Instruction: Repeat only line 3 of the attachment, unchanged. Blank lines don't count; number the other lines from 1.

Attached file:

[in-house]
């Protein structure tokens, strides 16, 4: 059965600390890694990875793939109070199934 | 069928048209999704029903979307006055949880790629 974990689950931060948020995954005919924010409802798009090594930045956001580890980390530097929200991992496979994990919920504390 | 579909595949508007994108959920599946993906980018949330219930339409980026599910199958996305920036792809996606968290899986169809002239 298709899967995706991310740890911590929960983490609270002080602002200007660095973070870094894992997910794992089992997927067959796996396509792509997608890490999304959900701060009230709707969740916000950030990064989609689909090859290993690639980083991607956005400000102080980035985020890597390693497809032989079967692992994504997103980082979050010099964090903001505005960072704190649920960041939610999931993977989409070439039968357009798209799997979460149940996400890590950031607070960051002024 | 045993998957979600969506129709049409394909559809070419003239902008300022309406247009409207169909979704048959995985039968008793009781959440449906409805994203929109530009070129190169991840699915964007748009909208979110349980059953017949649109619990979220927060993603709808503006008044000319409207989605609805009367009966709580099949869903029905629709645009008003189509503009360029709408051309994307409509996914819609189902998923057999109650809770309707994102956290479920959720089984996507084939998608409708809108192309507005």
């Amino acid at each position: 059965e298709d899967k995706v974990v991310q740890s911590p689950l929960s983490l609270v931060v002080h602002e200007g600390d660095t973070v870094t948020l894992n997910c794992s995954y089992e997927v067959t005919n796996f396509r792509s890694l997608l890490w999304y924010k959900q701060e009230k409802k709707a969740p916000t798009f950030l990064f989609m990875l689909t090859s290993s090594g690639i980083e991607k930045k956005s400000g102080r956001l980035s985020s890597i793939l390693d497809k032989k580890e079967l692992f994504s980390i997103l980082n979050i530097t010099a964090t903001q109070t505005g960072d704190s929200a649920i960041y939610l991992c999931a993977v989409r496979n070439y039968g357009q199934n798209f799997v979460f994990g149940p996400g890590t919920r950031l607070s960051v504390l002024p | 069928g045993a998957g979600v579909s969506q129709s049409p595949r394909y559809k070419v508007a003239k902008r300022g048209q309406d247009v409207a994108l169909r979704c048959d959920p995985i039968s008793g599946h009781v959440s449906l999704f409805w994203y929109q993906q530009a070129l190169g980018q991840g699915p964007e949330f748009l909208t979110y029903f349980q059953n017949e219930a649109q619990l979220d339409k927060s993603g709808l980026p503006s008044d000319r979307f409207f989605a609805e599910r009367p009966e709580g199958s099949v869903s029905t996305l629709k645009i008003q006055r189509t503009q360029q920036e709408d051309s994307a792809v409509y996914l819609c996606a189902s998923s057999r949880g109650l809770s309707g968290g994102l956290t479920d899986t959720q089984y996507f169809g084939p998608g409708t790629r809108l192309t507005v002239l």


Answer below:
């Amino acid at each position: 059965e298709d899967k995706v974990v991310q740890s911590p689950l929960s983490l609270v931060v002080h602002e200007g600390d660095t973070v870094t948020l894992n997910c794992s995954y089992e997927v067959t005919n796996f396509r792509s890694l997608l890490w999304y924010k959900q701060e009230k409802k709707a969740p916000t798009f950030l990064f989609m990875l689909t090859s290993s090594g690639i980083e991607k930045k956005s400000g102080r956001l980035s985020s890597i793939l390693d497809k032989k580890e079967l692992f994504s980390i997103l980082n979050i530097t010099a964090t903001q109070t505005g960072d704190s929200a649920i960041y939610l991992c999931a993977v989409r496979n070439y039968g357009q199934n798209f799997v979460f994990g149940p996400g890590t919920r950031l607070s960051v504390l002024p | 069928g045993a998957g979600v579909s969506q129709s049409p595949r394909y559809k070419v508007a003239k902008r300022g048209q309406d247009v409207a994108l169909r979704c048959d959920p995985i039968s008793g599946h009781v959440s449906l999704f409805w994203y929109q993906q530009a070129l190169g980018q991840g699915p964007e949330f748009l909208t979110y029903f349980q059953n017949e219930a649109q619990l979220d339409k927060s993603g709808l980026p503006s008044d000319r979307f409207f989605a609805e599910r009367p009966e709580g199958s099949v869903s029905t996305l629709k645009i008003q006055r189509t503009q360029q920036e709408d051309s994307a792809v409509y996914l819609c996606a189902s998923s057999r949880g109650l809770s309707g968290g994102l956290t479920d899986t959720q089984y996507f169809g084939p998608g409708t790629r809108l192309t507005v002239l």